Manufacturers as in Pfizer, Merck, Roche, and Novartis are already present there. Tools players like Waters and others are already present, collaborating with academics who are also already present. But most importantly, regulators are also present, so we have the right agglomeration of different expertise to solve this problem.

GEN Edge: How many Immerse labs could Waters sustain worldwide?

Batra: We have many different ideas. We’re looking at other institutions as well, with other Grand challenges coming. In Delaware, we’re focusing on bioprocessing grand challenges. There could be a place where we focus on some discovery proteomics grand challenges. There could be a place where we focus on application of mass spec.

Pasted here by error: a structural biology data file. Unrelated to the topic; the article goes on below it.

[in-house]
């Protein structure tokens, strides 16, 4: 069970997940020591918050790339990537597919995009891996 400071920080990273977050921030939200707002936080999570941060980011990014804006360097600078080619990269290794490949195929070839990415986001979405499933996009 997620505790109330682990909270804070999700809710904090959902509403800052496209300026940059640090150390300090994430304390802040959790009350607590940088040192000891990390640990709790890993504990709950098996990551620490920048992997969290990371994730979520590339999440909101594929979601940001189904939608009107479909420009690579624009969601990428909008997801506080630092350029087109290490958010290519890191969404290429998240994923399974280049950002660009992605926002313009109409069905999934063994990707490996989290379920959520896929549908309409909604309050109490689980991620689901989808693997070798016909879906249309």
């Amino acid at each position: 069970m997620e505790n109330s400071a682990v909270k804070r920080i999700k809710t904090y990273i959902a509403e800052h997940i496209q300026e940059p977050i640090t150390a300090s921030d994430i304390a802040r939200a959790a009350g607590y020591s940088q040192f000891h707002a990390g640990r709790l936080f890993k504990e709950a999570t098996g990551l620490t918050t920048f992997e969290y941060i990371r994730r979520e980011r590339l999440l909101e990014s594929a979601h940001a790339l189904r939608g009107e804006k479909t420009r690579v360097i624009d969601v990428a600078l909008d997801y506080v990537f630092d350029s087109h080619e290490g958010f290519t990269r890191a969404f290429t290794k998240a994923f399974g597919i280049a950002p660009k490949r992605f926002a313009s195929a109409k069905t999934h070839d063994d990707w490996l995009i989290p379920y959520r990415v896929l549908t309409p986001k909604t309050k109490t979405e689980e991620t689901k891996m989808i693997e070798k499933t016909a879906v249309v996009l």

Think of our R&D spend now being dispersed in the best institutions for those problems in the world. We’re looking at the U.K., China, Singapore, some other parts of the U.S. I don’t want to create unnecessary competition amongst different institutions, but we’re looking at many different places.

Having grown up as an engineer, my best job was when I came went to work as an R&D engineer, because you were clear what you were trying to do. You were doing science, and you knew that your science mattered to people, it was going to make a difference to medicines of people. You were making a difference.

It feels the same now! I don’t have one lab, I have so many labs in the world. Our footprint is everywhere, and I get to work with super people. There is no dearth of funding for that. We have one of the best margins in the industry, one of the best free cash flows, and if you can take our investment and put it in grand challenges that are going to have an outcome in the next five, seven, ten years, that sets us up for great success.

Waters is known for taking bold innovation steps, and we’re not stopping now.

Previous articleIdentifying the Next Frontier in Vaccine Manufacturing
Next articleMasco Group Acquires Stockholm-Based KeyPlants